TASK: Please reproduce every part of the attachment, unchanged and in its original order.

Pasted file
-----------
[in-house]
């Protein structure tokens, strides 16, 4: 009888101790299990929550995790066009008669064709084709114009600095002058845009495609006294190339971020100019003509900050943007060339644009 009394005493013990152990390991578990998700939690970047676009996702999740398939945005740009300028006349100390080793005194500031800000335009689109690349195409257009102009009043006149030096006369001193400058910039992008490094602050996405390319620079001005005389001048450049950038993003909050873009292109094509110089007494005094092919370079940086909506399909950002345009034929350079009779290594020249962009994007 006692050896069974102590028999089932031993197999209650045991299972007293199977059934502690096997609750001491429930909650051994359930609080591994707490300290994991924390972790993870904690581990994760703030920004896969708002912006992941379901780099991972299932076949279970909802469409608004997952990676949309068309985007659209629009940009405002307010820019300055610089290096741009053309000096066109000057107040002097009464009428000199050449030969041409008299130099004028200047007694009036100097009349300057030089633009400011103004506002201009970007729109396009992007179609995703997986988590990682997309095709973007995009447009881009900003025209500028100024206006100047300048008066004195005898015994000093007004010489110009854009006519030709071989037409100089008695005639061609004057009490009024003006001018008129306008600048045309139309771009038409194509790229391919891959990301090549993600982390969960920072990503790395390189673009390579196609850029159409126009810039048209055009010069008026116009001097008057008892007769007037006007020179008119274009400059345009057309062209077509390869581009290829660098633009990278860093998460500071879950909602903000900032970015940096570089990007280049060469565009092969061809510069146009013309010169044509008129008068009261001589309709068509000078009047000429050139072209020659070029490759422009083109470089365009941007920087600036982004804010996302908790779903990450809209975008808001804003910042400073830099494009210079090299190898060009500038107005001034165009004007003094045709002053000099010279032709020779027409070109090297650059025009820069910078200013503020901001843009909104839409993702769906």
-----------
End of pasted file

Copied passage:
[in-house]
């Protein structure tokens, strides 16, 4: 009888101790299990929550995790066009008669064709084709114009600095002058845009495609006294190339971020100019003509900050943007060339644009 009394005493013990152990390991578990998700939690970047676009996702999740398939945005740009300028006349100390080793005194500031800000335009689109690349195409257009102009009043006149030096006369001193400058910039992008490094602050996405390319620079001005005389001048450049950038993003909050873009292109094509110089007494005094092919370079940086909506399909950002345009034929350079009779290594020249962009994007 006692050896069974102590028999089932031993197999209650045991299972007293199977059934502690096997609750001491429930909650051994359930609080591994707490300290994991924390972790993870904690581990994760703030920004896969708002912006992941379901780099991972299932076949279970909802469409608004997952990676949309068309985007659209629009940009405002307010820019300055610089290096741009053309000096066109000057107040002097009464009428000199050449030969041409008299130099004028200047007694009036100097009349300057030089633009400011103004506002201009970007729109396009992007179609995703997986988590990682997309095709973007995009447009881009900003025209500028100024206006100047300048008066004195005898015994000093007004010489110009854009006519030709071989037409100089008695005639061609004057009490009024003006001018008129306008600048045309139309771009038409194509790229391919891959990301090549993600982390969960920072990503790395390189673009390579196609850029159409126009810039048209055009010069008026116009001097008057008892007769007037006007020179008119274009400059345009057309062209077509390869581009290829660098633009990278860093998460500071879950909602903000900032970015940096570089990007280049060469565009092969061809510069146009013309010169044509008129008068009261001589309709068509000078009047000429050139072209020659070029490759422009083109470089365009941007920087600036982004804010996302908790779903990450809209975008808001804003910042400073830099494009210079090299190898060009500038107005001034165009004007003094045709002053000099010279032709020779027409070109090297650059025009820069910078200013503020901001843009909104839409993702769906």